Russian President Vladimir Putin’s press spokesman Dmitry Peskov raised eyebrows when he turned up wearing a controversial virus blocker badge – and then swiftly ditched it when he was told it did not work.
The green badge was photographed pinned on his jacket during a televised videoconference with Russian governors on 8th April, which was then identified as being one of the controversial “virus blockers”.
Advertised online, it has been claimed they are able to block pathogens with disinfectant properties caused by the fact that they contain chlorine dioxide that spreads through the air, killing bacteria and destroying viruses.
As a gas, it is irritating to mucous membranes and can cause coughing, and the US Food and Drug Administration have advised people against buying them. They noted that the deterrent against the coronavirus had previously been marketed as a remedy for everything from autism through to cancer, hepatitis, HIV, AIDS and flu.
The FDA added: “The solution, when mixed, develops into a dangerous bleach that has caused serious and potentially life-threatening side effects.”
The “AirDoctor Portable” badge worn by Peskov was purchased at a local supermarket, although a few days earlier Belarusian model Ekaterina Koba, 31, had filmed herself with a similar “virus blocker” badge hanging around her neck which she said kills viruses “within several metres”.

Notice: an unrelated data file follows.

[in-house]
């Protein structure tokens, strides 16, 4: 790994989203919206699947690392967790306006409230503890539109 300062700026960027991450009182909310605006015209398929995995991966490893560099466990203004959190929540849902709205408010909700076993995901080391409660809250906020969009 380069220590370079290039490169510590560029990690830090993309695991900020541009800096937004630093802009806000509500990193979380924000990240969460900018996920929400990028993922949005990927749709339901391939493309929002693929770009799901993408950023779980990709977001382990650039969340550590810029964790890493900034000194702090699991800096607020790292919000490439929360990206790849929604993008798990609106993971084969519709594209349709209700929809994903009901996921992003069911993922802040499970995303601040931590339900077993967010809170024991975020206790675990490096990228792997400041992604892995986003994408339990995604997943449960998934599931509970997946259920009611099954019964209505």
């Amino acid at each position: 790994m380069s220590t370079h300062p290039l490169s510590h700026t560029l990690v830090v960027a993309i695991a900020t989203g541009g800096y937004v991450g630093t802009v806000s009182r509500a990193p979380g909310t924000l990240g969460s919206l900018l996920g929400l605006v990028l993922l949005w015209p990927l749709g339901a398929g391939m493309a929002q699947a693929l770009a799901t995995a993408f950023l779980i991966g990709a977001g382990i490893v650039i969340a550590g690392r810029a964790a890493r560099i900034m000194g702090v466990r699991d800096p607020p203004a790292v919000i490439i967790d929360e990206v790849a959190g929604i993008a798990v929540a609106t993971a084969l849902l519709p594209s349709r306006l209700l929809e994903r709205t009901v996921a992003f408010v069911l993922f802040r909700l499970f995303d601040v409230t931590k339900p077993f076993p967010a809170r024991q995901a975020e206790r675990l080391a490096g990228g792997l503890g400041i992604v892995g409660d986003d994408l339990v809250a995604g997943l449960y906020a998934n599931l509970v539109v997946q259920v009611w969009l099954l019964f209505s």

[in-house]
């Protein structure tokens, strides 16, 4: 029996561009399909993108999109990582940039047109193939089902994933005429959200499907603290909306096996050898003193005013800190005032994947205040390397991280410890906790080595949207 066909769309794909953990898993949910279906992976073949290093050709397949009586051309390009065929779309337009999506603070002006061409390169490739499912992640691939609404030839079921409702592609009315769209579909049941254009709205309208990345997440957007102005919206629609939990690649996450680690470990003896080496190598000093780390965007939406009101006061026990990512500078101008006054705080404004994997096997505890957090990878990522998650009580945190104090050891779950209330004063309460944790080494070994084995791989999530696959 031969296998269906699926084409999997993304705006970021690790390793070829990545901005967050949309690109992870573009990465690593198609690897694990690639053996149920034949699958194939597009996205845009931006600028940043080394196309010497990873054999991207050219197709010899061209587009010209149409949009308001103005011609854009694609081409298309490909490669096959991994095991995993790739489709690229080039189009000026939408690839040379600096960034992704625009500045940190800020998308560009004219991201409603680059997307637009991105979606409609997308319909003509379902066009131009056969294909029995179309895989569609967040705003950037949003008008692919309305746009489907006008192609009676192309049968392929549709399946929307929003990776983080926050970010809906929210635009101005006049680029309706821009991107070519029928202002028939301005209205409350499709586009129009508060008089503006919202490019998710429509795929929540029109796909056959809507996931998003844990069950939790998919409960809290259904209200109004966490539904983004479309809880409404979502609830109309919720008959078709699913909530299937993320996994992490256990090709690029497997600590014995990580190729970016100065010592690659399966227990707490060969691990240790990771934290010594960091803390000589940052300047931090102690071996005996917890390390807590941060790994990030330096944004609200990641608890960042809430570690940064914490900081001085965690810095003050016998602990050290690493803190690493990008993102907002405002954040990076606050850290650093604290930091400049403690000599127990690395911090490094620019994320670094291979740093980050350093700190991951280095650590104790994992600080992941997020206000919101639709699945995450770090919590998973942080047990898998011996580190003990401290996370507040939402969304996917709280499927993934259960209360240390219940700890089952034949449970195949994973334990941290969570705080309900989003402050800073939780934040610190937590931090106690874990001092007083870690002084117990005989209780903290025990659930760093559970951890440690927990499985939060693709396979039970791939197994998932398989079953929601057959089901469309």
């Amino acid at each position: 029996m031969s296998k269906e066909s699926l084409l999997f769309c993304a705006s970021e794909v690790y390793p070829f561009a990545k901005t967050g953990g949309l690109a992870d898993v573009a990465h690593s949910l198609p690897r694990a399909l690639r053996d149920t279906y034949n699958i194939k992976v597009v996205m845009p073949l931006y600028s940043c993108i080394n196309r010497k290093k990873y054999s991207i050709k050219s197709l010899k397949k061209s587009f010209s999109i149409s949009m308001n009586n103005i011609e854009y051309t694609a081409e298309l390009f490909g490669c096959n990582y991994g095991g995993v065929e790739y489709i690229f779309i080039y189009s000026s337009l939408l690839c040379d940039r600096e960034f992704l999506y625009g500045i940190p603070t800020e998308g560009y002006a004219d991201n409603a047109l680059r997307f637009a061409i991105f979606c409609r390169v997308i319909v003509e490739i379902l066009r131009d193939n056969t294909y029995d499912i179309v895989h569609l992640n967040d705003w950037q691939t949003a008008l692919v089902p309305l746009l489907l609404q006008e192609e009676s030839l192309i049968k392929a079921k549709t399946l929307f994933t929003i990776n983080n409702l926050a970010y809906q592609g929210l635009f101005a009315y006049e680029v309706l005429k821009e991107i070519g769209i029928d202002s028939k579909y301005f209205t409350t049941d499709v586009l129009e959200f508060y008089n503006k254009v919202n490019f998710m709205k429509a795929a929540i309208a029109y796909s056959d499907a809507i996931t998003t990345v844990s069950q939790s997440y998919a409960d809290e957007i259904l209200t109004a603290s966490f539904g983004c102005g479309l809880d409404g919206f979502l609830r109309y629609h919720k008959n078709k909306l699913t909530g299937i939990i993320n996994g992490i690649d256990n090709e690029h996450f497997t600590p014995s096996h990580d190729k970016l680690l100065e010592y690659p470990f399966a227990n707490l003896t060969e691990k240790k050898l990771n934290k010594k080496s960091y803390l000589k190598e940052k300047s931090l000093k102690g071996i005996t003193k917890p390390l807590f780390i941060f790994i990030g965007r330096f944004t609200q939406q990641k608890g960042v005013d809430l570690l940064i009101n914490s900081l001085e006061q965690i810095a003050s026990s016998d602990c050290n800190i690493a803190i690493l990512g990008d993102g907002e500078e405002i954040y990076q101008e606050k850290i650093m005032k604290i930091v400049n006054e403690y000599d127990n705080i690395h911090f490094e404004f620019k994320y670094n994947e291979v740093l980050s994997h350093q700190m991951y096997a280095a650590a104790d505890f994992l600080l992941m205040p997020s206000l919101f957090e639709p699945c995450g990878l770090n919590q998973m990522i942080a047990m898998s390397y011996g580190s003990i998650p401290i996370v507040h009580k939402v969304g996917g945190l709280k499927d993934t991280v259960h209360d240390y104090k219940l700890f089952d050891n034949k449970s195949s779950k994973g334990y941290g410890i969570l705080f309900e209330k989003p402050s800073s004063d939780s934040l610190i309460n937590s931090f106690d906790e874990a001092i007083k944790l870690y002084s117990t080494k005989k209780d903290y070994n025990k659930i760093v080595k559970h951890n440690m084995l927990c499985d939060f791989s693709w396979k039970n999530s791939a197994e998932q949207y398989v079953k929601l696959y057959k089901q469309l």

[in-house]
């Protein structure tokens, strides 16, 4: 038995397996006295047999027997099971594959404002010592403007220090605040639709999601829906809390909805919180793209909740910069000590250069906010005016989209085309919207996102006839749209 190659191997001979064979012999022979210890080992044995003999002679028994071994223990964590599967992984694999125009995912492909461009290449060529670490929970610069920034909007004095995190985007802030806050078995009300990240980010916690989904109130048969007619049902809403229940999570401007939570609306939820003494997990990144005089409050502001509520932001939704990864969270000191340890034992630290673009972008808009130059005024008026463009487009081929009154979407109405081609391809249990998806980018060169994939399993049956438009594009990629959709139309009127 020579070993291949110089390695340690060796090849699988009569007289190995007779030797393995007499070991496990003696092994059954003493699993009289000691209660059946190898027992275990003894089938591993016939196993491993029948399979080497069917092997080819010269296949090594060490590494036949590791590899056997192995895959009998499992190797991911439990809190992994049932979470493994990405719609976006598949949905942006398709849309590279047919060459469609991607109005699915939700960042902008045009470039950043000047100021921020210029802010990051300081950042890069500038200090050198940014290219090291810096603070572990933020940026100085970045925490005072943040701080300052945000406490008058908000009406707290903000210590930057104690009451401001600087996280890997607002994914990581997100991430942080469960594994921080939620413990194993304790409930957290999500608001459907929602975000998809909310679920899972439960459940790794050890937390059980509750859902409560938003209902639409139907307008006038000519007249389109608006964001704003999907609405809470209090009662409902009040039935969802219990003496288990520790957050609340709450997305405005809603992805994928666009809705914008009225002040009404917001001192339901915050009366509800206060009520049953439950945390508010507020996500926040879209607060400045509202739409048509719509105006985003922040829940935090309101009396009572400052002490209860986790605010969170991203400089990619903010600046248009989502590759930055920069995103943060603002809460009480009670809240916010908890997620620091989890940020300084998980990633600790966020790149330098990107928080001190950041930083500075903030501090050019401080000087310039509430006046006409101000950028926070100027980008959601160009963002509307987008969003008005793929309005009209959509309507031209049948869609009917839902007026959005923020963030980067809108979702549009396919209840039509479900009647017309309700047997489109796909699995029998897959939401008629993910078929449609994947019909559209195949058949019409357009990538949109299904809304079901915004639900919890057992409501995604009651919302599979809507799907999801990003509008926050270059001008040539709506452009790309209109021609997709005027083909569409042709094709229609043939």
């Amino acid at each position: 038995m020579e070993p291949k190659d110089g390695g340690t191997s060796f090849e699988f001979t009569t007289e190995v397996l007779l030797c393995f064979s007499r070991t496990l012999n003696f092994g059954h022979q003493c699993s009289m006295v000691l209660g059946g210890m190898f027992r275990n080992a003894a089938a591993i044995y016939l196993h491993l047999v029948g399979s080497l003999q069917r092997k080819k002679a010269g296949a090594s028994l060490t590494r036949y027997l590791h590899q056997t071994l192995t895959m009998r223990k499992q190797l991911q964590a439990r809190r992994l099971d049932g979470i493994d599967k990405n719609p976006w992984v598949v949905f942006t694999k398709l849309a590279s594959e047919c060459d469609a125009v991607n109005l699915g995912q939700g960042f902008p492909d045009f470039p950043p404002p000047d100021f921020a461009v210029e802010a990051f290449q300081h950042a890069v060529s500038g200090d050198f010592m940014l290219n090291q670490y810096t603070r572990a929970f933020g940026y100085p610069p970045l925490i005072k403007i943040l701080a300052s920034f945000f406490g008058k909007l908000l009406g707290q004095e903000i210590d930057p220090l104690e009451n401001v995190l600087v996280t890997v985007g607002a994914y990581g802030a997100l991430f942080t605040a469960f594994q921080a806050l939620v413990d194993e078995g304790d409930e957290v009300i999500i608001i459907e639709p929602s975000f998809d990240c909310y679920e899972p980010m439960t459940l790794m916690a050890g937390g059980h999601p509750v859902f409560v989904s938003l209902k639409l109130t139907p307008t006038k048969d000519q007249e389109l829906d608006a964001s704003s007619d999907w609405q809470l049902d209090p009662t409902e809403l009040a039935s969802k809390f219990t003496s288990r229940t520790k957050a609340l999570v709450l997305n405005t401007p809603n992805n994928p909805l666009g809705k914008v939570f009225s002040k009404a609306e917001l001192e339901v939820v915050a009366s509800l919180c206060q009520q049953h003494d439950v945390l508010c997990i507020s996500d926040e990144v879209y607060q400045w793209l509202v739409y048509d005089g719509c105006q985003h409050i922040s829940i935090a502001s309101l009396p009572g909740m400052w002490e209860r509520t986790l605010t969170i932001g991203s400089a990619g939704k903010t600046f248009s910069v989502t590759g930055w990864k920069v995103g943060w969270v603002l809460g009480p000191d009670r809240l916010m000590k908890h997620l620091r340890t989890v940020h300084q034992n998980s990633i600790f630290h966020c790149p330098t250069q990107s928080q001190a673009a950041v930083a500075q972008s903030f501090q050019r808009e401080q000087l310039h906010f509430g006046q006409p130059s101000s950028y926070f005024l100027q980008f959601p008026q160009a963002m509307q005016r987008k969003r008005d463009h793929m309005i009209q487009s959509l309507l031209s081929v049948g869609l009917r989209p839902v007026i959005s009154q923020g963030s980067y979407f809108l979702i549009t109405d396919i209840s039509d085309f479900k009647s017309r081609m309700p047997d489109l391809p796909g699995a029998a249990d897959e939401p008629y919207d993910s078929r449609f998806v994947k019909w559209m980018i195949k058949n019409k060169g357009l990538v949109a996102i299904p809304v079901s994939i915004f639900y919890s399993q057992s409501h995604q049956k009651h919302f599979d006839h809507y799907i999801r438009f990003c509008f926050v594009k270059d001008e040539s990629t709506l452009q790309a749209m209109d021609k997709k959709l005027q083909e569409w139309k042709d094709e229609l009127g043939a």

In a clip, the blonde model seen in her car, says: “Everyone is asking me what kind of badge I have hanging around my neck. This is a virus blocker, it works within several metres. There are others as well for use in homes but it’s very hard, almost impossible, to find them.”
Netizens were quick to poke fun at the model when she started wearing it, including ‘dzmitry547’ who commented: “How could someone believe something like this?!” And ‘nastya_brandy’ said: “Virus blockers – sounds so silly.”
But apparently the controversy around the devices had not reached Peskov, 52, who has apparently stopped wearing the device, although this has reportedly not stopped the manufacturer of the badge from starting to use him in their promotional material.
Asked why he had chosen it, he defended the move by saying: “You know, everyone is wearing what they can to take preventative measures.”
Journalists noted that the next day he turned up at another minister’s meeting – this time without his virus blocker badge.
Local media report ‘virus blockers’ are for sale in Russian pharmacies for around 1,000 RUB (12 GBP) which claim to kill viruses in a two-foot radius using chlorine ions.
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Story By: Gheorghi Caraseni, Sub-Editor: Joseph Golder, Agency: Central European News
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